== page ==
Marlon Brando's On The Waterfront Role Marked A New Era For Movies

"On the Waterfront" is a classic film shrouded in controversy. The political turmoil surrounding the industry at the time, especially director Elia Kazan, forced the creative team to make several unconventional choices. Ultimately these circumstantial limitations and subsequent workarounds heralded a new style of dramatic filmmaking for major movie studios.

Kazan divided his colleagues in the film world and the American public alike when he chose to testify in the Joseph McCarthy hearings, naming several of his collaborators and friends as members of the Communist party. This alienated many major stars from working with Kazan again, including the leading man of "On the Waterfront," Marlon Brando. Brando was reportedly conflicted about signing onto "On the Waterfront" due to Kazan's testimony, according to the New Yorker.

The acclaimed 1954 drama stars Brando as Terry, a boxer who refuses to let himself be swayed by a local mobster. After the mob boss murders a man who was set to testify against him, Terry decides to take the stand himself. Kazan eventually admitted that the plot was a thinly veiled attempt at justifying his betrayal and encouraging viewers to sympathize with his sense of justice, per the New Yorker.

The gritty approach wasn't by choice

Despite the links between the director and the narrative to the unsavory actions of the House of Un-American Activities, Brando eventually agreed to participate, and "On the Waterfront" was a whopping success. Kazan's alienation from Hollywood forced him to seek unconventional settings for the film's production, and ultimately he took a neorealist approach. This applied not just to the stripped-down sets of Hoboken docks — a stark contrast to the manicured sets of L.A. studios — but also to Brando's acting style.

Moving away from the theatricality of Howard Hawks' noirs or Douglas Sirk's melodramas, Brando instead gave a decidedly toned-down performance as Terry. Brando's take on the role was heavily improvisational, the New Yorker reports, taking many creative liberties with the character's dialogue and direction. This bore a stark contrast to the heavily scripted films of big studio names like Alfred Hitchcock. Kazan was heavily complimentary of this performance, attributing it to the actor's ability to draw upon his own "inner conflict" to produce a powerful and evocative scene. This is characteristic of Brando's intense Method approach, which grounds acting in real-life experience and emotions. Brando, on the other hand, gives the cold New Jersey winter the credit for his performance, claiming that it was "so cold out there you couldn't overact."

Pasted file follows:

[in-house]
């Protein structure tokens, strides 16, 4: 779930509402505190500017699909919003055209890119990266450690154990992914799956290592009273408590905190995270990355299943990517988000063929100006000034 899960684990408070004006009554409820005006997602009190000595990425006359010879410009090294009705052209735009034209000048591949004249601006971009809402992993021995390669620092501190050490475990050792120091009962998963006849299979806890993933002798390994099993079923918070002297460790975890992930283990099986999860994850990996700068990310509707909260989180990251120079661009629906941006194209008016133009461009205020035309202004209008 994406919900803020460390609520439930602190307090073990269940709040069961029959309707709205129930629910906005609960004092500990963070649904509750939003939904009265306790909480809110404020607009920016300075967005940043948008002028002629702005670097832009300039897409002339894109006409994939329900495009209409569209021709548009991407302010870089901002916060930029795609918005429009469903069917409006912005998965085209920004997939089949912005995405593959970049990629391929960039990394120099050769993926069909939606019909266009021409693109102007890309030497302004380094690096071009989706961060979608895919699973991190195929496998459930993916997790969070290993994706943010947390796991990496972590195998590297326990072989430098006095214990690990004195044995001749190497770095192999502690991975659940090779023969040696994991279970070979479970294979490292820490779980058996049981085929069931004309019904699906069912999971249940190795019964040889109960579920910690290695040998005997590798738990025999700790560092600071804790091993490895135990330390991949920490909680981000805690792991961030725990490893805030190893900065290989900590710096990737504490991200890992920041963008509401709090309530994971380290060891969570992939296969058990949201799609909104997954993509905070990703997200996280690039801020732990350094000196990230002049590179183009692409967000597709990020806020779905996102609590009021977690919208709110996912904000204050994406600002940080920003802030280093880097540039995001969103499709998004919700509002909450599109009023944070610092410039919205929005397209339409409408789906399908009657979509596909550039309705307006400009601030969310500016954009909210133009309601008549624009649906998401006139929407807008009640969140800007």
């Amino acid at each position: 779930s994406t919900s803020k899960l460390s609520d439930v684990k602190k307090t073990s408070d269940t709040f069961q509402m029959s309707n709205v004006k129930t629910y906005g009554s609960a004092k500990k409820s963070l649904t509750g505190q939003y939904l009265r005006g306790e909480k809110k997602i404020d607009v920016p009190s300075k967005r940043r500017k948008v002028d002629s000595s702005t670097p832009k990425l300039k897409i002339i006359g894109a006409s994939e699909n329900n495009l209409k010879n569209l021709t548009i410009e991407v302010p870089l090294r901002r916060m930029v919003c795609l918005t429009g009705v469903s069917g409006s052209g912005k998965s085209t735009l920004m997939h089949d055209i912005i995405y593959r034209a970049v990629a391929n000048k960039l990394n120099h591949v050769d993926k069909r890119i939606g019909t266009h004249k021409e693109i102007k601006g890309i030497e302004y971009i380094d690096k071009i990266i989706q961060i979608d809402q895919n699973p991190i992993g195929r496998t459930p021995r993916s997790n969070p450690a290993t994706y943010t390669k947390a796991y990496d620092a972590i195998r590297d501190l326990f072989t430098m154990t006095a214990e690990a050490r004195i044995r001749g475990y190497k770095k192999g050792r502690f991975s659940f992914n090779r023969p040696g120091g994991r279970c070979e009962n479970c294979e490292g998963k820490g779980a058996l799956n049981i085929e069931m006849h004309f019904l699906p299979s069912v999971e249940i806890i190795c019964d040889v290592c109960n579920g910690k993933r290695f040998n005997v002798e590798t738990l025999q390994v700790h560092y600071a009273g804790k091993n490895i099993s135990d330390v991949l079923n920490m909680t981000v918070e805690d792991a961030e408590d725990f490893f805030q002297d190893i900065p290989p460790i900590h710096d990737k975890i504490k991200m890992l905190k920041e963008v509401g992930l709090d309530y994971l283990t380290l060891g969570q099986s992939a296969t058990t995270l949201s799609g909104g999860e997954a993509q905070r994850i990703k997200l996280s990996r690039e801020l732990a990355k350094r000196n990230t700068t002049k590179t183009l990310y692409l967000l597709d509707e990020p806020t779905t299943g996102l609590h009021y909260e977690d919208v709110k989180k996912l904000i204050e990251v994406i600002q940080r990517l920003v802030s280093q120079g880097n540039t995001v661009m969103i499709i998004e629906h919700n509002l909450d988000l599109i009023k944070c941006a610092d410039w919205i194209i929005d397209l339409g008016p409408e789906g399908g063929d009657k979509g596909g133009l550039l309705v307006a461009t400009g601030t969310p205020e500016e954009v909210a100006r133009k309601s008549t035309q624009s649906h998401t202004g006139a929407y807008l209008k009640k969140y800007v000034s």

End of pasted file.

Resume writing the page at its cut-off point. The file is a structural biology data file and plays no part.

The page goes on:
Kazan killed the studio system

Whether the creative choices that ultimately led to the film's success were intentional or simply a result of circumstance, the film marked a transition in American filmmaking from the big-budget productions of the west coast to the rough-and-tumble style of the east. "On the Waterfront" marked the first step in Hollywood's transition from heavily manicured productions like "Gentlemen Prefer Blondes" in 1953 to gritty New Hollywood movies like the "Taxi Driver" (1976).

When a Supreme Court ruling in 1948 blocked major studios from selling blocks of films, it triggered the decline of the studio system over the next decade (via Constitution Daily). This process was accelerated by the McCarthy hearings, to which Kazan contributed directly. Kazan himself dealt the final blow to Hollywood's studio system while planting the first seed of its new, more artistic alternative. 

The improvisational technique of Brando's acting combined with the on-location shooting is reminiscent of the Italian neorealism of the 1940s, which featured performances from non-actors and was shot in the streets of Italy's war-torn cities. A similar school of American filmmaking emerged decades later in response to the restrictive studio system. Groundbreaking films like "Bonnie and Clyde" (1967) would also take stylistic influence from Europe. "On the Waterfront" was a prototypical hint at a cinematic movement to come. The film contains the values and themes of Old Hollywood, but it has a bleakness that is uncharacteristic of its era.